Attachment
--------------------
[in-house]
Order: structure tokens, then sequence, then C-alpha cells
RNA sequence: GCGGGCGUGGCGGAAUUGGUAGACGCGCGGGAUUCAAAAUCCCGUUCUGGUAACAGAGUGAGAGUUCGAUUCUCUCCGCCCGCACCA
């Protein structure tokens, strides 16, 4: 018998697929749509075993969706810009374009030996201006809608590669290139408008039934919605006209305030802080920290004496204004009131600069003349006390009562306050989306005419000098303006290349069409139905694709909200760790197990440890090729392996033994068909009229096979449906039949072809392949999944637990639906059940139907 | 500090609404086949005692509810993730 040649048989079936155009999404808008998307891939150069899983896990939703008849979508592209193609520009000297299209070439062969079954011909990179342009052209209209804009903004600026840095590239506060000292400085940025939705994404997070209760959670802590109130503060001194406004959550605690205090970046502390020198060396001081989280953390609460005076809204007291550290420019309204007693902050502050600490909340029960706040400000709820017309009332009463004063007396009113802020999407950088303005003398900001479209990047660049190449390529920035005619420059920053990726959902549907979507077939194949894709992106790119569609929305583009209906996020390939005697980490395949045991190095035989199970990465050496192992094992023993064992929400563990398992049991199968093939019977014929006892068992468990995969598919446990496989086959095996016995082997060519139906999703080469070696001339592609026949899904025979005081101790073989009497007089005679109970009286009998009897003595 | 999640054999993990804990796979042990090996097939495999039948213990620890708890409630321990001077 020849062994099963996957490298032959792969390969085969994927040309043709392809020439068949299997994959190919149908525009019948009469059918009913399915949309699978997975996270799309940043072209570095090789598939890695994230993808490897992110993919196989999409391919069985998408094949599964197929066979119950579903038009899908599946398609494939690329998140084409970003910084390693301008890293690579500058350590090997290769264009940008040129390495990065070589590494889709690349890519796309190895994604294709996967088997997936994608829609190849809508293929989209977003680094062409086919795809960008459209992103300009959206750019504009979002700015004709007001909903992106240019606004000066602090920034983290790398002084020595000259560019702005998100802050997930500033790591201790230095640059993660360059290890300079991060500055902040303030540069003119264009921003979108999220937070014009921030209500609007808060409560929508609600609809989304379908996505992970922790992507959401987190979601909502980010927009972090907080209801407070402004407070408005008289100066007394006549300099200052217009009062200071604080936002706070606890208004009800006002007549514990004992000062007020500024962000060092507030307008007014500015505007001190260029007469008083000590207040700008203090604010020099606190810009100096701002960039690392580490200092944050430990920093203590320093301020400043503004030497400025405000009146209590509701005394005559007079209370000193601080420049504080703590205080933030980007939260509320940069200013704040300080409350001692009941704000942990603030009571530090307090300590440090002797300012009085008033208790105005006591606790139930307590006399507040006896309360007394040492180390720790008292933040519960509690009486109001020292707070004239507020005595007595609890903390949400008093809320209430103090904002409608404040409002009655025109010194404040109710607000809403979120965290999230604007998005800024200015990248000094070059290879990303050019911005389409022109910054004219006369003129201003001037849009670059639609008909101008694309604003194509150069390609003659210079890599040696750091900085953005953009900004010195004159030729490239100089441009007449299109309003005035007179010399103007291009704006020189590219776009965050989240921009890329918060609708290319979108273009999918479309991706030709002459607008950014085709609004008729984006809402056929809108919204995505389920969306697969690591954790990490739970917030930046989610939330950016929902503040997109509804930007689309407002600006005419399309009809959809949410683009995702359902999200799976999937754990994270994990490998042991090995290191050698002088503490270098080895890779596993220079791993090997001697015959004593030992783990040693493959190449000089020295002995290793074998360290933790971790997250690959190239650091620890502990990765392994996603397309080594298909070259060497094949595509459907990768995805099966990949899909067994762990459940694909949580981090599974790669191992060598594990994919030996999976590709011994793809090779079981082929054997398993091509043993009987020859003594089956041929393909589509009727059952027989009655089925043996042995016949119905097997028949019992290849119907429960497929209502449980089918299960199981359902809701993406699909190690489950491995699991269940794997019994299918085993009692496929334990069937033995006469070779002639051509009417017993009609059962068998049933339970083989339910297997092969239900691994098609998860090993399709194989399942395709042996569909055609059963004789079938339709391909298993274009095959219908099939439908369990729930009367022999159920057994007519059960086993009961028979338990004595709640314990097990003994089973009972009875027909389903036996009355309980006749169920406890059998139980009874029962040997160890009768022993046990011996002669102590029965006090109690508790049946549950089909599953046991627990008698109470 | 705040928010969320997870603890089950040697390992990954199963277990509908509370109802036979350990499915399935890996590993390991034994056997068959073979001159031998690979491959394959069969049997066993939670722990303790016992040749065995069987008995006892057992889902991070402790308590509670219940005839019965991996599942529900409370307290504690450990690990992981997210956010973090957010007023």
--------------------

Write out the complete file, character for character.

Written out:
[in-house]
Order: structure tokens, then sequence, then C-alpha cells
RNA sequence: GCGGGCGUGGCGGAAUUGGUAGACGCGCGGGAUUCAAAAUCCCGUUCUGGUAACAGAGUGAGAGUUCGAUUCUCUCCGCCCGCACCA
């Protein structure tokens, strides 16, 4: 018998697929749509075993969706810009374009030996201006809608590669290139408008039934919605006209305030802080920290004496204004009131600069003349006390009562306050989306005419000098303006290349069409139905694709909200760790197990440890090729392996033994068909009229096979449906039949072809392949999944637990639906059940139907 | 500090609404086949005692509810993730 040649048989079936155009999404808008998307891939150069899983896990939703008849979508592209193609520009000297299209070439062969079954011909990179342009052209209209804009903004600026840095590239506060000292400085940025939705994404997070209760959670802590109130503060001194406004959550605690205090970046502390020198060396001081989280953390609460005076809204007291550290420019309204007693902050502050600490909340029960706040400000709820017309009332009463004063007396009113802020999407950088303005003398900001479209990047660049190449390529920035005619420059920053990726959902549907979507077939194949894709992106790119569609929305583009209906996020390939005697980490395949045991190095035989199970990465050496192992094992023993064992929400563990398992049991199968093939019977014929006892068992468990995969598919446990496989086959095996016995082997060519139906999703080469070696001339592609026949899904025979005081101790073989009497007089005679109970009286009998009897003595 | 999640054999993990804990796979042990090996097939495999039948213990620890708890409630321990001077 020849062994099963996957490298032959792969390969085969994927040309043709392809020439068949299997994959190919149908525009019948009469059918009913399915949309699978997975996270799309940043072209570095090789598939890695994230993808490897992110993919196989999409391919069985998408094949599964197929066979119950579903038009899908599946398609494939690329998140084409970003910084390693301008890293690579500058350590090997290769264009940008040129390495990065070589590494889709690349890519796309190895994604294709996967088997997936994608829609190849809508293929989209977003680094062409086919795809960008459209992103300009959206750019504009979002700015004709007001909903992106240019606004000066602090920034983290790398002084020595000259560019702005998100802050997930500033790591201790230095640059993660360059290890300079991060500055902040303030540069003119264009921003979108999220937070014009921030209500609007808060409560929508609600609809989304379908996505992970922790992507959401987190979601909502980010927009972090907080209801407070402004407070408005008289100066007394006549300099200052217009009062200071604080936002706070606890208004009800006002007549514990004992000062007020500024962000060092507030307008007014500015505007001190260029007469008083000590207040700008203090604010020099606190810009100096701002960039690392580490200092944050430990920093203590320093301020400043503004030497400025405000009146209590509701005394005559007079209370000193601080420049504080703590205080933030980007939260509320940069200013704040300080409350001692009941704000942990603030009571530090307090300590440090002797300012009085008033208790105005006591606790139930307590006399507040006896309360007394040492180390720790008292933040519960509690009486109001020292707070004239507020005595007595609890903390949400008093809320209430103090904002409608404040409002009655025109010194404040109710607000809403979120965290999230604007998005800024200015990248000094070059290879990303050019911005389409022109910054004219006369003129201003001037849009670059639609008909101008694309604003194509150069390609003659210079890599040696750091900085953005953009900004010195004159030729490239100089441009007449299109309003005035007179010399103007291009704006020189590219776009965050989240921009890329918060609708290319979108273009999918479309991706030709002459607008950014085709609004008729984006809402056929809108919204995505389920969306697969690591954790990490739970917030930046989610939330950016929902503040997109509804930007689309407002600006005419399309009809959809949410683009995702359902999200799976999937754990994270994990490998042991090995290191050698002088503490270098080895890779596993220079791993090997001697015959004593030992783990040693493959190449000089020295002995290793074998360290933790971790997250690959190239650091620890502990990765392994996603397309080594298909070259060497094949595509459907990768995805099966990949899909067994762990459940694909949580981090599974790669191992060598594990994919030996999976590709011994793809090779079981082929054997398993091509043993009987020859003594089956041929393909589509009727059952027989009655089925043996042995016949119905097997028949019992290849119907429960497929209502449980089918299960199981359902809701993406699909190690489950491995699991269940794997019994299918085993009692496929334990069937033995006469070779002639051509009417017993009609059962068998049933339970083989339910297997092969239900691994098609998860090993399709194989399942395709042996569909055609059963004789079938339709391909298993274009095959219908099939439908369990729930009367022999159920057994007519059960086993009961028979338990004595709640314990097990003994089973009972009875027909389903036996009355309980006749169920406890059998139980009874029962040997160890009768022993046990011996002669102590029965006090109690508790049946549950089909599953046991627990008698109470 | 705040928010969320997870603890089950040697390992990954199963277990509908509370109802036979350990499915399935890996590993390991034994056997068959073979001159031998690979491959394959069969049997066993939670722990303790016992040749065995069987008995006892057992889902991070402790308590509670219940005839019965991996599942529900409370307290504690450990690990992981997210956010973090957010007023």